Another tuner that sounds great stock. That makes my job of reviewing just that much harder. The cream at the top is getting so thick it's overflowing.

I want to listen to some bad-sounding tuners soon - well, maybe just one. This slim black Sansui has a very articulate midrange with good imaging.

The midrange and treble are slightly forward of the LT's presentation. The bass doesn't go as deep in punch power not many do.

The Sansui's highs are sweet and non-irritating and blend well with the midrange. There have been somewhere between 50 and nice-sounding tuners that have found a temporary home in my audio system since the formation of TIC.

Many of these tuners have been digital. There really haven't been that many bad-sounding tuners, and there have been some great ones - keepers you can just set and forget.

Tuners that tweak crazies like me could just leave alone, if that were possible. At the time of this writing I would be able to live with the top 13, if I had to, without mods.

This is a nice tuner for those who just want to play and forget about "fixing it up," although not in the LT's class. The DXing was as follows.

The TU-D99X picked up nearby weak stations when the antenna was correctly positioned. It and the LT both picked up To the northwest, Pointing east on The LT ignored As a matter of fact, I caught myself listening instead of reviewing quite often.

The faults I found were faults of omission rather than any glaring problems. This sample of the T-2 had a lot of drift, which lasted for a good 5 minutes after turn-on.

I wonder if this is a common problem with this model? After matching the volume of the two tuners through the midrange, I got the following sonic results.

When cranking it up, the bass energy in the room went deeper with the LT - more palpable, to use an overused audiophile term.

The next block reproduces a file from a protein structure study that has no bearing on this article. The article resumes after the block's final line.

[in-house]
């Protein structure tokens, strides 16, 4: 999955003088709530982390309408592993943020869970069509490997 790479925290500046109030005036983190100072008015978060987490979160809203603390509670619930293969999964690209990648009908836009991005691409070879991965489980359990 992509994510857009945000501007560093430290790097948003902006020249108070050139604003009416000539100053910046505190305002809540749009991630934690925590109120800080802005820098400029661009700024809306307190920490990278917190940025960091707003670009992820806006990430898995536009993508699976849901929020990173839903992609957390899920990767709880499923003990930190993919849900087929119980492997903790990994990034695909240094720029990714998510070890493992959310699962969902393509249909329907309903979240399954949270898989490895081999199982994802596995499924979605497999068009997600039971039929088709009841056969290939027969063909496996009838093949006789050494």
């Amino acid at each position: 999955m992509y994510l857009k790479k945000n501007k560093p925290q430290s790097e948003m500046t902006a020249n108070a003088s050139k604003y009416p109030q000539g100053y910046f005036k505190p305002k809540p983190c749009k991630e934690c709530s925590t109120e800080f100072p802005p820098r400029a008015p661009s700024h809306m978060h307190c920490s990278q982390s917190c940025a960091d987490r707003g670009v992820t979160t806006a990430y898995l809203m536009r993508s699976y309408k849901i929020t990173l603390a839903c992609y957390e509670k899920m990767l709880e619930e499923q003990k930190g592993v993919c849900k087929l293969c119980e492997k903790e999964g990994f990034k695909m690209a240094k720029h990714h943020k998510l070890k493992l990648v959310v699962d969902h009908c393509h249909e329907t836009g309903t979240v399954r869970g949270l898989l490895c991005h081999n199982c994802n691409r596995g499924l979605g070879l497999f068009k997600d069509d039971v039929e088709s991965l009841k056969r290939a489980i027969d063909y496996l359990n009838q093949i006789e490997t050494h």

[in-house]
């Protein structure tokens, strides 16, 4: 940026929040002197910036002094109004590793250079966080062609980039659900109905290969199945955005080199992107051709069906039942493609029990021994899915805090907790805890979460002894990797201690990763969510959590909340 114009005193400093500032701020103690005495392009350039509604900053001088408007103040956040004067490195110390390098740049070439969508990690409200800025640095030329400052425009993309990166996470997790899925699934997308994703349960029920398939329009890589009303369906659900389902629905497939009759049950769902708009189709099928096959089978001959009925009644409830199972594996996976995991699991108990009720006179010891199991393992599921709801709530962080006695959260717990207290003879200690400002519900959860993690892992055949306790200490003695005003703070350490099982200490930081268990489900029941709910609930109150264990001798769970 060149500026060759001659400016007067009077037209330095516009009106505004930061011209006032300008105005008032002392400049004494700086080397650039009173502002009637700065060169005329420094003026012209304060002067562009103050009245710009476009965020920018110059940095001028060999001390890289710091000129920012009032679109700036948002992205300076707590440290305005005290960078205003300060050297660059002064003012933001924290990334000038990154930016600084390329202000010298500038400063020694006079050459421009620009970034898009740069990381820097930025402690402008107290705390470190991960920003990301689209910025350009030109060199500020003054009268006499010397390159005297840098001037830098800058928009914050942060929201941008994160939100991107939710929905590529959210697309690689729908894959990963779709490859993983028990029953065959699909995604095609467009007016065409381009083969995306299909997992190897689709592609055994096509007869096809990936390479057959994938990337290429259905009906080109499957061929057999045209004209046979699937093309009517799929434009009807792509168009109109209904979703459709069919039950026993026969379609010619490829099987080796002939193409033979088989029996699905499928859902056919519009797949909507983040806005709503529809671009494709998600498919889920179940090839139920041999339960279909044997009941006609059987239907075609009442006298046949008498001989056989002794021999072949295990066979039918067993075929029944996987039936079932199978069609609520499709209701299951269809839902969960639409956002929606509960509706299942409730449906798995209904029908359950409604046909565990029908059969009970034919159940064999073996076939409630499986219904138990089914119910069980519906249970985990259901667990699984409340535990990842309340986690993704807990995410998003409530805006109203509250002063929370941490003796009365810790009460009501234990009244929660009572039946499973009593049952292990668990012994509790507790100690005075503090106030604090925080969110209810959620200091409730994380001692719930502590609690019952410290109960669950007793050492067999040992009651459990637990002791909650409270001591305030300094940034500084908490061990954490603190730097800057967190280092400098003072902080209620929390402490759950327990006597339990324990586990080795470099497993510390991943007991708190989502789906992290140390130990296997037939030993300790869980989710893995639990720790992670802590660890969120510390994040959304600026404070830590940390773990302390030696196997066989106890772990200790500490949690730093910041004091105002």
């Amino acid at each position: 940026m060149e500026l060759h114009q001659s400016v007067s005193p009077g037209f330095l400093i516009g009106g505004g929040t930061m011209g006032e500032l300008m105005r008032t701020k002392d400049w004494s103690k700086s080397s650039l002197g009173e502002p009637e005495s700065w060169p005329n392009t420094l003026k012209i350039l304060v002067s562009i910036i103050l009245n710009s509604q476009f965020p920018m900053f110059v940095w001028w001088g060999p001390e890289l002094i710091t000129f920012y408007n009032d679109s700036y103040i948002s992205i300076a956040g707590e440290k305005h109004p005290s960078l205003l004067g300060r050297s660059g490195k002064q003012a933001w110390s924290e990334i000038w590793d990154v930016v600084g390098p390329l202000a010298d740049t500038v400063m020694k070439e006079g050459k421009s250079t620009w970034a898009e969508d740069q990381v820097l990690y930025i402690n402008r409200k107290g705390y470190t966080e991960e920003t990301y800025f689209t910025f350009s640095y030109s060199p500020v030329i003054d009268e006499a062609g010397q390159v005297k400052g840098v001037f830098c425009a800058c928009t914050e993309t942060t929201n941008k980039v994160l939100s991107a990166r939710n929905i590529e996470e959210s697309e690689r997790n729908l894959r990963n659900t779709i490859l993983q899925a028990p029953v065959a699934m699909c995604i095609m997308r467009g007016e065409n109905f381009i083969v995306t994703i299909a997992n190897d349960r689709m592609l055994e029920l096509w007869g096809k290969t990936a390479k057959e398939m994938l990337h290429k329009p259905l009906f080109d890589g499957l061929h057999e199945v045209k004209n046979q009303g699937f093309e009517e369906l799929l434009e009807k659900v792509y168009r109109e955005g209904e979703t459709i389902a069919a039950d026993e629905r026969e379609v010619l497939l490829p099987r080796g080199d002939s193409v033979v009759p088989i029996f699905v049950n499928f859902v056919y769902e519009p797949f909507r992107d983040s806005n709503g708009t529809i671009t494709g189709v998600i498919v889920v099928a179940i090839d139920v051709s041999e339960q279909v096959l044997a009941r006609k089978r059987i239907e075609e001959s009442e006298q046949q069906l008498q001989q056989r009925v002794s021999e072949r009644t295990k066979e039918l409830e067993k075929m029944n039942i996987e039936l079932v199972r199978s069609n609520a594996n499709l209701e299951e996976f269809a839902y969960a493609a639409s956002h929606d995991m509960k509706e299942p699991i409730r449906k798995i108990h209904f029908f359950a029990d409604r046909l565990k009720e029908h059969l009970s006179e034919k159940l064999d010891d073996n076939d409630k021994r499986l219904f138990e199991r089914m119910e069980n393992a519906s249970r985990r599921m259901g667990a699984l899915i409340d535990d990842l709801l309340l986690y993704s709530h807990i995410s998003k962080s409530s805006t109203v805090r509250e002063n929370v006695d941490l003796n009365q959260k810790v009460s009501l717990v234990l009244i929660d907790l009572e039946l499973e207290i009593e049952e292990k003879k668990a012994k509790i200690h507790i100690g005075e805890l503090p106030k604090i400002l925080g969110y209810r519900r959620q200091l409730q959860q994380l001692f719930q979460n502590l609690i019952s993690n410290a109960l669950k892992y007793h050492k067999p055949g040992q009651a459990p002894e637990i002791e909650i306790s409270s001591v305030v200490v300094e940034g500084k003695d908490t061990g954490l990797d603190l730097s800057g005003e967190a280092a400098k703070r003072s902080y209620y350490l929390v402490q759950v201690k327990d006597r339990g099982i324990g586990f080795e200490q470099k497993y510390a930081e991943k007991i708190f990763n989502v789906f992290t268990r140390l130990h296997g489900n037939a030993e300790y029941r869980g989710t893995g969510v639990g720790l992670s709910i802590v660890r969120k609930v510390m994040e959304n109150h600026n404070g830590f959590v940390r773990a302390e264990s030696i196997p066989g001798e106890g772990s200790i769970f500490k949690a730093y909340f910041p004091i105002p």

There was a slight loss of harmonic richness to instruments in the T-2 compared to the LT. I first noticed this with the strum of an acoustic guitar.

The highs, although never unpleasant, were a little more pronounced. This was most noticeable on an announcer's voice and during commercials, with the sibilance being sharper.

Again, I must say the differences were subtle but noticeable in side-by-side testing. Spinning the FM antenna around the area gave these results.

Our true test at The T-2 grabbed and held a good signal in either of the Yamaha's switchable RF modes, which are labeled Selectivity and Sensitivity.

Now here was a shock: On this day, the LT was intermittently swamped by Going to narrow mode on the LT reversed the results and the Kenwood gave a better signal than the Yamaha.

Both came in with good stereo lock but the Yamaha had more noticeable background noise. Later, I realized that Yamaha's circuitry had automatically switched to a more narrow filter configuration than Kenwood's wide.

Going degrees out from The Yamaha had trouble in any configuration, being swamped by To sum up, the T-2 is another nice tuner I could easily live with, if I weren't spoiled rotten with all these nicer tuner toys around me.

There have been quite a few more desirable tuners reviewed in these shootouts, but this Yamaha may very well be THE cutoff tuner between the keepers and the also-rans.

I have an interesting history with the FT series of MD tuners. I absolutely love the look and really should keep one in my collection, but they just cost too much and I'm just too cheap.

I have owned four or five of these tuners, dating back 12 or so years. The most expensive one was an Etude, a demo unit that I bought from a high-end store.